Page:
Duke University professor Dr. Patricia Resick worked with 250 participants in the largest PTSD trial of active duty military members, WRAL reports.
Resick, a professor in Duke’s Psychiatry and Behavioral Sciences department, led the trial. The study was conducted at Fort Hood, Texas.
Anyone who experiences trauma can develop PTSD, but the condition is often associated with veterans who served in combat.
According to Resick, military members often experience grief for years after the trauma occurred. The grief is commonly coupled with self-blame.
Blaming oneself is usually at the heart of PTSD.
“So the event keeps coming back at them again and again and again,” Resick said.
Because the trauma reoccurs constantly for these veterans, Prolonged Exposure is a heavily researched cognitive therapy method for PTSD and other conditions.
Prolonged Exposure involves repetitive recall of the event. Essentially, a person with PTSD describes the trauma in detail so often that it “sort of takes the emotional power out of it,” Resick said.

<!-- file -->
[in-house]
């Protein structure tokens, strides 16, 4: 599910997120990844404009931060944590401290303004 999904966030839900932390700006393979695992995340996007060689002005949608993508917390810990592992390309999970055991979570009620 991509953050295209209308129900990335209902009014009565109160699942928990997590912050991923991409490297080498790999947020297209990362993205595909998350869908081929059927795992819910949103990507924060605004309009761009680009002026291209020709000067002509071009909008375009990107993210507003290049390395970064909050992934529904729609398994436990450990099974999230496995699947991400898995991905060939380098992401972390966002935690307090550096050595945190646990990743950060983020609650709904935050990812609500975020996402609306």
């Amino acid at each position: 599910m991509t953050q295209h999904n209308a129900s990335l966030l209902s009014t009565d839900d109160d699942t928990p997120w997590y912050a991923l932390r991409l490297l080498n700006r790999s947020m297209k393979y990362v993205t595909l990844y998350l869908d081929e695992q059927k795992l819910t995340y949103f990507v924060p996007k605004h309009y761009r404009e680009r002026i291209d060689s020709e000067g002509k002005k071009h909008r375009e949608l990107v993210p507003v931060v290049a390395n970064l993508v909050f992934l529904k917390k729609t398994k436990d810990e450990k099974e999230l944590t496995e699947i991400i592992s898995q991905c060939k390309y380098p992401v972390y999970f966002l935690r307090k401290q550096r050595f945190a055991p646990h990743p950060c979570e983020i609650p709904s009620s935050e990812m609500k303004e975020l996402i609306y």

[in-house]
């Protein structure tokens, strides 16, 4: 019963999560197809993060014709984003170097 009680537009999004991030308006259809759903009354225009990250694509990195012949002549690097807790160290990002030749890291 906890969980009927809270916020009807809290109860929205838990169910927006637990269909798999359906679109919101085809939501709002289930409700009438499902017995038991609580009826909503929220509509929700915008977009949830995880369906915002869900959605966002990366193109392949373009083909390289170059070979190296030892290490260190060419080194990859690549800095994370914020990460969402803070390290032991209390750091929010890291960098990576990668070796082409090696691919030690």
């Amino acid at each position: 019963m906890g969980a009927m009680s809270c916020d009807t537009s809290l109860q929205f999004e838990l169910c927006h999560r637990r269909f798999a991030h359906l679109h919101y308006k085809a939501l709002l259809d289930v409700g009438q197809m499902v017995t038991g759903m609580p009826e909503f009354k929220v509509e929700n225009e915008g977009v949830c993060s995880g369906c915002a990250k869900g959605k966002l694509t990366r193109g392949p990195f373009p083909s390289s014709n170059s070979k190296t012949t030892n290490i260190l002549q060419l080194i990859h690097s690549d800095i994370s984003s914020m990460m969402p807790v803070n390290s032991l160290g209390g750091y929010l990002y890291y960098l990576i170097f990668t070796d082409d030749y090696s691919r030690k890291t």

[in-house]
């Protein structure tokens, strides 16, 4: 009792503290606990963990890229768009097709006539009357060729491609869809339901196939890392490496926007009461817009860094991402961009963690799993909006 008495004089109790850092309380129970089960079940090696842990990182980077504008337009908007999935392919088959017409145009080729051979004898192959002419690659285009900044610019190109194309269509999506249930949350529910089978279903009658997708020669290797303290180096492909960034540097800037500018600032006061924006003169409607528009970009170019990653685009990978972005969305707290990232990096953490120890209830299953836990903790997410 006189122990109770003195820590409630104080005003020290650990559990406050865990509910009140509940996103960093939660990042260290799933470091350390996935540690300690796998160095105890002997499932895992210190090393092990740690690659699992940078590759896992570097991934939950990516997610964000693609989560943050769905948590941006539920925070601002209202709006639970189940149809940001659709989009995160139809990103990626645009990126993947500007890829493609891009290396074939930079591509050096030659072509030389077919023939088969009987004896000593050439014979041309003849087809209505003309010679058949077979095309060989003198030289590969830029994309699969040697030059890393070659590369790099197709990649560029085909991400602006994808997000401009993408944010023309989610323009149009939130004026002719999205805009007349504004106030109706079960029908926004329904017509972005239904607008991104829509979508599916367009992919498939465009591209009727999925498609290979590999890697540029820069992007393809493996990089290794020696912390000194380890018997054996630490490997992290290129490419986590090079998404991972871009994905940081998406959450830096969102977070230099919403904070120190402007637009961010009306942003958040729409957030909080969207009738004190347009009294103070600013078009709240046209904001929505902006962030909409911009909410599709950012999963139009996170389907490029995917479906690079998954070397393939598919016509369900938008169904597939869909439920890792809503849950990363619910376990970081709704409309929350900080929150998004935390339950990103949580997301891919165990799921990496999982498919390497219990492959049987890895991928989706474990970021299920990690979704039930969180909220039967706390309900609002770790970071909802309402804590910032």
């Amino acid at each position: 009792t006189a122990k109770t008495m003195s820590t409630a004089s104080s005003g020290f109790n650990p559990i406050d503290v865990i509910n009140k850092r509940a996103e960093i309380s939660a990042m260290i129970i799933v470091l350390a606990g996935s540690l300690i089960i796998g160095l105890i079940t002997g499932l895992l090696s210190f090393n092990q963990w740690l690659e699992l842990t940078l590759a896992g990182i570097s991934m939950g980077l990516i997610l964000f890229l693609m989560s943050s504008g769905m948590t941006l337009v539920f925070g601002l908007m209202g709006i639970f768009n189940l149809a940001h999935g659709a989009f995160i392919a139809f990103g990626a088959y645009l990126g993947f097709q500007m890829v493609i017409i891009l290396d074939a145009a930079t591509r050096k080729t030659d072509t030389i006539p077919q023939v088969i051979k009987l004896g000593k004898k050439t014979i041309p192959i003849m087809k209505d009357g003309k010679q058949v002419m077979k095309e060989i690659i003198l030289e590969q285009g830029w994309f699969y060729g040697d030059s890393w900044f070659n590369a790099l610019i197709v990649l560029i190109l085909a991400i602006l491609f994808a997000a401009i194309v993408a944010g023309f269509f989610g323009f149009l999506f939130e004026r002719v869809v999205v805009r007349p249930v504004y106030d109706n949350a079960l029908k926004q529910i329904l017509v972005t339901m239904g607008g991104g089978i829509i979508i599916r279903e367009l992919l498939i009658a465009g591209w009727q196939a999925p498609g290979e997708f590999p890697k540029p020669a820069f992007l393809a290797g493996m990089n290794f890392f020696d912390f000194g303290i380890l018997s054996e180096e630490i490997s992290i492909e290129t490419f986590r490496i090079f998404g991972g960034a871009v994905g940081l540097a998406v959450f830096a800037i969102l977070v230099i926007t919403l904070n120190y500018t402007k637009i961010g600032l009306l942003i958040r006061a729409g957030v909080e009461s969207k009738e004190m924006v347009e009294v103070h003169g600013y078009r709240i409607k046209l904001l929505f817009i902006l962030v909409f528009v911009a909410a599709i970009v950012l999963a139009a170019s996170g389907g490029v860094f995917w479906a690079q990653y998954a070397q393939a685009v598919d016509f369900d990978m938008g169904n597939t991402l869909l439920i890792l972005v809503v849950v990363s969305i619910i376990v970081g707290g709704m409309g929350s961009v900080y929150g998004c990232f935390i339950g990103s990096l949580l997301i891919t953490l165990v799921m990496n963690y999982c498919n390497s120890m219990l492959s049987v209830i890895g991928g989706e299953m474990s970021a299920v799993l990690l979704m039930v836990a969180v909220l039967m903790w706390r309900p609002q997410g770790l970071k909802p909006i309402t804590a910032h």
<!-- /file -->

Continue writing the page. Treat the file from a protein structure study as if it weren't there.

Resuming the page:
An important aspect to understand about this method is that it does not require the patient to relive the trauma in a harmful way, but rather to think through it in a rational way.
Resick provided an example of how professionals help patients apply rationality to the traumatizing event. For instance, asking them, “How could you have known that this was going to happen in advance? I mean, isn’t that the definition of an ambush?”
By presenting these questions and talking through the event logically, Prolonged Exposure helps patients change their thought process.
“If you change your thoughts, you change your feelings,” Resick noted.
The method involves 12 sessions over six weeks.
The trial produced successful results, with participants experiencing alleviation or even eradication of their symptoms.
Within the group therapy portion of the trial, 37 participants lost their PTSD diagnosis. Individual therapy proved even more fruitful with 50 percent considered cured.